• clusters should be left empty and is only used for evaluation purposes.
  • doc_key indicates the genre, which can be one of the following: "bc", "bn", "mz", "nw", "pt", "tc", "wb"
  • speakers indicates the speaker of each word. These can be all empty strings if there is only one known speaker.
  • Run GPU=0 python <experiment> <input_file> <output_file>, which outputs the input jsonlines with an additional key predicted_clusters.


  • The current config runs the Independent model.
  • When running on test, change the eval_path and conll_eval_path from dev to test.
  • The model_dir inside the log_root contains stdout.log. Check the max_f1 after 57000 steps. For example 2019-06-12 12:43:11,926 - INFO - __main__ - [57000] evaL_f1=0.7694, max_f1=0.7697
  • You can also load pytorch based model files (ending in .pt) which share BERT's architecture. See for details.

Important Config Keys

  • log_root: This is where all models and logs are stored. Check this before running anything.
  • bert_learning_rate: The learning rate for the BERT parameters. Typically, 1e-5 and 2e-5 work well.
  • task_learning_rate: The learning rate for the other parameters. Typically, LRs between 0.0001 to 0.0003 work well.
  • init_checkpoint: The checkpoint file from which BERT parameters are initialized. Both TF and Pytorch checkpoints work as long as they use the same BERT architecture. Use *ckpt files for TF and *pt for Pytorch.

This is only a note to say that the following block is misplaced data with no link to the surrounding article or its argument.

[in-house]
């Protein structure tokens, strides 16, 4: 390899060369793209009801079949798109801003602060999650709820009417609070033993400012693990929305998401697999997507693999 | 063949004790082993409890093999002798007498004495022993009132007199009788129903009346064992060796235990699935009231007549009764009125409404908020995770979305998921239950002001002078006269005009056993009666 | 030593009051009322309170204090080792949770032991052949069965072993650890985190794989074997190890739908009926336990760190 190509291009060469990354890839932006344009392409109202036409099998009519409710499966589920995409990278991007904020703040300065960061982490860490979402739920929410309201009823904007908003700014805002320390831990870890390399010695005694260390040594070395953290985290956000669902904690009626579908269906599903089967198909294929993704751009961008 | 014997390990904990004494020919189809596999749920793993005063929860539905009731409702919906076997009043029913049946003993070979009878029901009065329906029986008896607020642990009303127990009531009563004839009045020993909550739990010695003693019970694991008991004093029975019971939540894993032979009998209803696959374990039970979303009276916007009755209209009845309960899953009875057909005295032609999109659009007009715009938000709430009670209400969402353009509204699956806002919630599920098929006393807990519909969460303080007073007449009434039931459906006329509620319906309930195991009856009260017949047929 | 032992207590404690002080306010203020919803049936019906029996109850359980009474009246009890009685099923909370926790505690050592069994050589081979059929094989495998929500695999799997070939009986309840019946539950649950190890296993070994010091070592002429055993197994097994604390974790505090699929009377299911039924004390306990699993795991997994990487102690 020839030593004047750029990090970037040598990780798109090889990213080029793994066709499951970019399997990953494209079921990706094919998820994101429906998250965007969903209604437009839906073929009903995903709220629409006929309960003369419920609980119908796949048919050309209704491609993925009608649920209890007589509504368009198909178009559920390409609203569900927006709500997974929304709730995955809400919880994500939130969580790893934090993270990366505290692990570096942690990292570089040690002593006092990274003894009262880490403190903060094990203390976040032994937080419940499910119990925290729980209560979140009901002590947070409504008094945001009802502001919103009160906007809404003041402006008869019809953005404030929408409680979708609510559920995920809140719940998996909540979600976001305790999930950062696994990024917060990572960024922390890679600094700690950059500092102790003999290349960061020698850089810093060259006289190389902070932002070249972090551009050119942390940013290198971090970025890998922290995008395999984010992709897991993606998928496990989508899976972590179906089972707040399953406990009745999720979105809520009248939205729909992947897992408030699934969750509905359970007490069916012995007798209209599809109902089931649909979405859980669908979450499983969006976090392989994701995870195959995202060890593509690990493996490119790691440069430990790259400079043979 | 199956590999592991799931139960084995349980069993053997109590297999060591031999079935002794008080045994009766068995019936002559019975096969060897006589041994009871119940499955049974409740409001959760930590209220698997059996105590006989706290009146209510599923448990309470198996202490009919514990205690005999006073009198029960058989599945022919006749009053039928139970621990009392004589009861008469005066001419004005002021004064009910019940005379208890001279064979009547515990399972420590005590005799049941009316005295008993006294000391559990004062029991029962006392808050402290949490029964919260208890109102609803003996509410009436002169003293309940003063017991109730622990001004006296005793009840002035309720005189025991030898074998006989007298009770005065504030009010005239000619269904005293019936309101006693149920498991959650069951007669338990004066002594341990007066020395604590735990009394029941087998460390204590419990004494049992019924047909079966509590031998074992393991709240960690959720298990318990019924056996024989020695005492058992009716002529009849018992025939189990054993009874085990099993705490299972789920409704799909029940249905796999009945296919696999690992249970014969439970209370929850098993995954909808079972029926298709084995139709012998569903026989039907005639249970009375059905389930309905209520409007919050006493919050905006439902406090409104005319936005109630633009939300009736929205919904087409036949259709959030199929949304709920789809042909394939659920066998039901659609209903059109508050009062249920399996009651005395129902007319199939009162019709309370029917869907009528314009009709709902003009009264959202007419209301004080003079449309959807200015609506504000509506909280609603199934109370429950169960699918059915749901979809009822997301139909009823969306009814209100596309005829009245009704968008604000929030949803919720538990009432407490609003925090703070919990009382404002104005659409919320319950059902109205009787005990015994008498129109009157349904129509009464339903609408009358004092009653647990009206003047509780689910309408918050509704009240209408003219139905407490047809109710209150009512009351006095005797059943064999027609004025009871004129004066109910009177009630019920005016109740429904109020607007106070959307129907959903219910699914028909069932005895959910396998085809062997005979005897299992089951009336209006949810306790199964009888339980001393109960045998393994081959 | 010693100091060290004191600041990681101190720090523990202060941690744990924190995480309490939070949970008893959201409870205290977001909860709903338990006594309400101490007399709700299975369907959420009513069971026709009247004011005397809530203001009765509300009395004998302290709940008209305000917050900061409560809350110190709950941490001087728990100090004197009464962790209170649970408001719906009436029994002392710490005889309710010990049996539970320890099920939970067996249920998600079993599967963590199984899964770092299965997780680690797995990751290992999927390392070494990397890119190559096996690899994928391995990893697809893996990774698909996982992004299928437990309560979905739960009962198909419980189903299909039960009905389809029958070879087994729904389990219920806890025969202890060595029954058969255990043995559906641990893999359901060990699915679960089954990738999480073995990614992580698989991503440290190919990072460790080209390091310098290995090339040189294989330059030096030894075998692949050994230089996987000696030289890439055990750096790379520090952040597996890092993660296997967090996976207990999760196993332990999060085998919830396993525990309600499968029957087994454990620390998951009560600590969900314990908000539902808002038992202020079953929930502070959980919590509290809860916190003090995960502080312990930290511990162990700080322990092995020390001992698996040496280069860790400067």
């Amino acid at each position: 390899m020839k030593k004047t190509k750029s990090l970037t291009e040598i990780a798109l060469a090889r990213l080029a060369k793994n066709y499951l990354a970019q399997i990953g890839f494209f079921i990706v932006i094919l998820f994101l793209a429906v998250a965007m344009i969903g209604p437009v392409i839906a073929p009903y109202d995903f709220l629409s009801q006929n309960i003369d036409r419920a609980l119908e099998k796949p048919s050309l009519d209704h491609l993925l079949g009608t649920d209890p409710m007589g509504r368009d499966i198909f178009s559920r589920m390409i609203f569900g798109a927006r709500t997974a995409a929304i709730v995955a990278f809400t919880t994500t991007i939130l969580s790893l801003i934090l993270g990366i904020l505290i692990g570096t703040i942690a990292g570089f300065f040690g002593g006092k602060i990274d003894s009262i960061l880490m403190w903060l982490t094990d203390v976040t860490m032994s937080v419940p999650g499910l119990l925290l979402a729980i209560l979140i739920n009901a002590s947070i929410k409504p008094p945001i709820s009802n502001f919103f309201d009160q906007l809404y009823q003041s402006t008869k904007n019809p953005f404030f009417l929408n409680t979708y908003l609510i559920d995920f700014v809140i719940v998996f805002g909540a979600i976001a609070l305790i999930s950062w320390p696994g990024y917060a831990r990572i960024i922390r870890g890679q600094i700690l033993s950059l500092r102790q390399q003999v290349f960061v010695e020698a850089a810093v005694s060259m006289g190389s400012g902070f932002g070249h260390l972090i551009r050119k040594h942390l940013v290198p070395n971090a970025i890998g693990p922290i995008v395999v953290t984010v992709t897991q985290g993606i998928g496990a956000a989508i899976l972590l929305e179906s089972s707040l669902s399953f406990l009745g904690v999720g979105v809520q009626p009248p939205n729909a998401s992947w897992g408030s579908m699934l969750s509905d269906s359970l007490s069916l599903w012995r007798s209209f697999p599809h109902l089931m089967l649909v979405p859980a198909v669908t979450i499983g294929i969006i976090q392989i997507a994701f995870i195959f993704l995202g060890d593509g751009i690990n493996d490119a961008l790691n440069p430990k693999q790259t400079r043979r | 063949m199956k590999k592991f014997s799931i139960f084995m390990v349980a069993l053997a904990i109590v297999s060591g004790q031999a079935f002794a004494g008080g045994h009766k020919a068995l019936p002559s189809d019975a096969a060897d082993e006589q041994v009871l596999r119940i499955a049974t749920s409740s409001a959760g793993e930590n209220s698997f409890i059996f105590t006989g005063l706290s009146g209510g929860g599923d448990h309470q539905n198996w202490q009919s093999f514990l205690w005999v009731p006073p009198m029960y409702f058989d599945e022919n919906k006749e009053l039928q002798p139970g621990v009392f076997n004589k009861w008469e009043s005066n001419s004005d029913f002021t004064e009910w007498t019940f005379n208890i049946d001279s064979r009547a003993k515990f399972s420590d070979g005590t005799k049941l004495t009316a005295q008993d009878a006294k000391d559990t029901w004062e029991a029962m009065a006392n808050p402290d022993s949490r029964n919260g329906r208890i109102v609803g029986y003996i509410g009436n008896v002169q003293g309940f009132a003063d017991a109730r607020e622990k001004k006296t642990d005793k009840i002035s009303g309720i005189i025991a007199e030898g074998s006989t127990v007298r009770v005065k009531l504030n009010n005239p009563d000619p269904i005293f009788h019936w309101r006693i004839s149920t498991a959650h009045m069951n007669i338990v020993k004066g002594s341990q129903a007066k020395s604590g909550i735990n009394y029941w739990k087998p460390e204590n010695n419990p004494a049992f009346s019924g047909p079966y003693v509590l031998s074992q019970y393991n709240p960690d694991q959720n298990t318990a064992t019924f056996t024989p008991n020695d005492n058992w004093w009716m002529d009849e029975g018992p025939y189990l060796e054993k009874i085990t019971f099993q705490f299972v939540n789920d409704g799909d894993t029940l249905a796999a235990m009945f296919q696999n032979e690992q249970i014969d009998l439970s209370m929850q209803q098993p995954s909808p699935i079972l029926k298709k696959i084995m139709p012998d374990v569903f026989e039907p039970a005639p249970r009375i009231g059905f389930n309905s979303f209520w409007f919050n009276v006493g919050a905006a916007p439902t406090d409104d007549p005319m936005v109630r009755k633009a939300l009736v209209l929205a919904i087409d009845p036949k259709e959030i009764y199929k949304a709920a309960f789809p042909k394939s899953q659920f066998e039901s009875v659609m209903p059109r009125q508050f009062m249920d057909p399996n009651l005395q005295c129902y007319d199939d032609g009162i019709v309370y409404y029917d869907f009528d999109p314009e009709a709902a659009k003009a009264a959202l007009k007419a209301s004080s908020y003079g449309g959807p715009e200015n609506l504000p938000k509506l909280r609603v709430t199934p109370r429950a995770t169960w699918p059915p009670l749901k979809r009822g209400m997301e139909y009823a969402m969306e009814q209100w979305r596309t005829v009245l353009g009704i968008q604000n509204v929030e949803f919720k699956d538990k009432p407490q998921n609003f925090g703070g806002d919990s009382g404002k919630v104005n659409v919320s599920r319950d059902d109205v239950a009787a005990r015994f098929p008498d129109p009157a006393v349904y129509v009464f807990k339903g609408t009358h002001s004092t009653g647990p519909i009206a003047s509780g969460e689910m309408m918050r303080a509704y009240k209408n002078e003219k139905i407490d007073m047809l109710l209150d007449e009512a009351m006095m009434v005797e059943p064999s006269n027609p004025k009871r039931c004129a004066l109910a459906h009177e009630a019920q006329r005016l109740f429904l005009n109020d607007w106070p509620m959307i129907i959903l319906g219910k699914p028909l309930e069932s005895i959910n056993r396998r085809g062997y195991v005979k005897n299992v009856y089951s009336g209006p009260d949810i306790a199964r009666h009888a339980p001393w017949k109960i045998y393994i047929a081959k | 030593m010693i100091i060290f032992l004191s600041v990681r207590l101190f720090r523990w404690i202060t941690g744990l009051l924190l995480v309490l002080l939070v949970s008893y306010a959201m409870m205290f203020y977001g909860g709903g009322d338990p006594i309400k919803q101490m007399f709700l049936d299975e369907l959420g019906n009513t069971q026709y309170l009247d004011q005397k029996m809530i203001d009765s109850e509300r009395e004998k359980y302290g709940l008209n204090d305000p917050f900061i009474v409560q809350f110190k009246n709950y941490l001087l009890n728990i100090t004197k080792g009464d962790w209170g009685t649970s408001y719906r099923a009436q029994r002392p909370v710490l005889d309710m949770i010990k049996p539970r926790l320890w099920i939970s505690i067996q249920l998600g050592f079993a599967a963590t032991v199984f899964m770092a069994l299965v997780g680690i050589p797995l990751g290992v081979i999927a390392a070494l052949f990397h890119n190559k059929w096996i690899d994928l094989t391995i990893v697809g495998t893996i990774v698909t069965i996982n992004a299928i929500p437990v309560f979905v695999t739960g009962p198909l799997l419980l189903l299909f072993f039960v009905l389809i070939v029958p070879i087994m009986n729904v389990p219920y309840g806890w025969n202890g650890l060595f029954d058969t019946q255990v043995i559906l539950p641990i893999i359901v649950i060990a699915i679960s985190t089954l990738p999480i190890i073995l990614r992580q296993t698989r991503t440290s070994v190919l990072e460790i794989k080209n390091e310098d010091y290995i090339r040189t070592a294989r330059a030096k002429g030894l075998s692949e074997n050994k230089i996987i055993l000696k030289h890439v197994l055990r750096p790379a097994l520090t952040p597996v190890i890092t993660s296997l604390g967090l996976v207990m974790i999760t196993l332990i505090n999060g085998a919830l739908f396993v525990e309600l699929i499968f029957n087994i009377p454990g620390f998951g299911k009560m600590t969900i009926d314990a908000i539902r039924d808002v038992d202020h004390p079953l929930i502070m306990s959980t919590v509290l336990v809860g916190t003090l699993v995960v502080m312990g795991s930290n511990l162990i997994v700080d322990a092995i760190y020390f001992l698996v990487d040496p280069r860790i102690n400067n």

• max_segment_len: The maximum size of the BERT context window. Larger segments work better for SpanBERT while BERT suffers a sharp drop at 512.


If you have access to a slurm GPU cluster, you could use the following for set of commands for training.

  • python --generate_configs --data_dir <coref_data_dir>: This generates multiple configs for tuning (BERT and task) learning rates, embedding models, and max_segment_len. This modifies experiments.conf. Use --trial to print to stdout instead. If you need to generate this from scratch, refer to basic.conf.
  • grep "\{best\}" experiments.conf | cut -d = -f 1 > torun.txt: This creates a list of configs that can be used by the script to launch jobs. You can use a regexp to restrict the list of configs. For example, grep "\{best\}" experiments.conf | grep "sl512*" | cut -d = -f 1 > torun.txt will select configs with max_segment_len = 512.
  • python --data_dir <coref_data_dir> --run_jobs: This launches jobs from torun.txt on the slurm cluster.


If you use the pretrained BERT-based coreference model (or this implementation), please cite the paper, BERT for Coreference Resolution: Baselines and Analysis.

    title={{BERT} for Coreference Resolution: Baselines and Analysis},
    author={Mandar Joshi and Omer Levy and Daniel S. Weld and Luke Zettlemoyer},
    booktitle={Empirical Methods in Natural Language Processing (EMNLP)}

Additionally, if you use the pretrained SpanBERT coreference model, please cite the paper, SpanBERT: Improving Pre-training by Representing and Predicting Spans.

    title={{SpanBERT}: Improving Pre-training by Representing and Predicting Spans},
    author={Mandar Joshi and Danqi Chen and Yinhan Liu and Daniel S. Weld and Luke Zettlemoyer and Omer Levy},
    journal={arXiv preprint arXiv:1907.10529}